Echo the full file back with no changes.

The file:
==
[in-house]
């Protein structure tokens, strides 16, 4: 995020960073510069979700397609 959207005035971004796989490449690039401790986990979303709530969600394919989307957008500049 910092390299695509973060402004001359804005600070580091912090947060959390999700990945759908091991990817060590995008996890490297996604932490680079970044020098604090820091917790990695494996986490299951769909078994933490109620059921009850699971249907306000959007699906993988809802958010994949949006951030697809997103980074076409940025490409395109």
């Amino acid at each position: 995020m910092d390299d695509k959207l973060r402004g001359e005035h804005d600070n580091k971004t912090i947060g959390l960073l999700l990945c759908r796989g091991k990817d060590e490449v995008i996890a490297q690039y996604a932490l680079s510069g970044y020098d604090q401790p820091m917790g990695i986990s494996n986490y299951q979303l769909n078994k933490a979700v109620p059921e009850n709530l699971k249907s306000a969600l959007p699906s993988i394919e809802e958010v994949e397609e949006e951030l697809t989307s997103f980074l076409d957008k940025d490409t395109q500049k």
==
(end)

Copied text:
[in-house]
């Protein structure tokens, strides 16, 4: 995020960073510069979700397609 959207005035971004796989490449690039401790986990979303709530969600394919989307957008500049 910092390299695509973060402004001359804005600070580091912090947060959390999700990945759908091991990817060590995008996890490297996604932490680079970044020098604090820091917790990695494996986490299951769909078994933490109620059921009850699971249907306000959007699906993988809802958010994949949006951030697809997103980074076409940025490409395109």
């Amino acid at each position: 995020m910092d390299d695509k959207l973060r402004g001359e005035h804005d600070n580091k971004t912090i947060g959390l960073l999700l990945c759908r796989g091991k990817d060590e490449v995008i996890a490297q690039y996604a932490l680079s510069g970044y020098d604090q401790p820091m917790g990695i986990s494996n986490y299951q979303l769909n078994k933490a979700v109620p059921e009850n709530l699971k249907s306000a969600l959007p699906s993988i394919e809802e958010v994949e397609e949006e951030l697809t989307s997103f980074l076409d957008k940025d490409t395109q500049k």